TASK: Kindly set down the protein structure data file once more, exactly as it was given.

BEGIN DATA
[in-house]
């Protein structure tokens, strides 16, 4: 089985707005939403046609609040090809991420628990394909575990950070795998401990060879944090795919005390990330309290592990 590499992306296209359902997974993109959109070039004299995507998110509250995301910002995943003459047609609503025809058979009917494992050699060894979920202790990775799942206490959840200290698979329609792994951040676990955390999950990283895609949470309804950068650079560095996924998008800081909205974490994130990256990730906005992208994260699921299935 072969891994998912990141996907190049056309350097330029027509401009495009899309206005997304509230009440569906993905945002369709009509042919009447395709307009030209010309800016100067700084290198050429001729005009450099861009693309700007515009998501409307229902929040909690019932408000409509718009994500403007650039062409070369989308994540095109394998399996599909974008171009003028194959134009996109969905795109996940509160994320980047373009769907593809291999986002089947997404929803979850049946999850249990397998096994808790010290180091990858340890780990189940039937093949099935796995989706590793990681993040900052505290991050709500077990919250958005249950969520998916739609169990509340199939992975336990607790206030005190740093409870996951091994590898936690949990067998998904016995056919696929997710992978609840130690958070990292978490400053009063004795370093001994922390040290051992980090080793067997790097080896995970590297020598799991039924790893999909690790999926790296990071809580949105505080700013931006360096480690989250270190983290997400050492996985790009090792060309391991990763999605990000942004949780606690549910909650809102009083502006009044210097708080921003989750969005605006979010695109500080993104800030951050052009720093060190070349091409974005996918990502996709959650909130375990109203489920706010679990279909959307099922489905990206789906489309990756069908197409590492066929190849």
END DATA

[in-house]
């Protein structure tokens, strides 16, 4: 089985707005939403046609609040090809991420628990394909575990950070795998401990060879944090795919005390990330309290592990 590499992306296209359902997974993109959109070039004299995507998110509250995301910002995943003459047609609503025809058979009917494992050699060894979920202790990775799942206490959840200290698979329609792994951040676990955390999950990283895609949470309804950068650079560095996924998008800081909205974490994130990256990730906005992208994260699921299935 072969891994998912990141996907190049056309350097330029027509401009495009899309206005997304509230009440569906993905945002369709009509042919009447395709307009030209010309800016100067700084290198050429001729005009450099861009693309700007515009998501409307229902929040909690019932408000409509718009994500403007650039062409070369989308994540095109394998399996599909974008171009003028194959134009996109969905795109996940509160994320980047373009769907593809291999986002089947997404929803979850049946999850249990397998096994808790010290180091990858340890780990189940039937093949099935796995989706590793990681993040900052505290991050709500077990919250958005249950969520998916739609169990509340199939992975336990607790206030005190740093409870996951091994590898936690949990067998998904016995056919696929997710992978609840130690958070990292978490400053009063004795370093001994922390040290051992980090080793067997790097080896995970590297020598799991039924790893999909690790999926790296990071809580949105505080700013931006360096480690989250270190983290997400050492996985790009090792060309391991990763999605990000942004949780606690549910909650809102009083502006009044210097708080921003989750969005605006979010695109500080993104800030951050052009720093060190070349091409974005996918990502996709959650909130375990109203489920706010679990279909959307099922489905990206789906489309990756069908197409590492066929190849």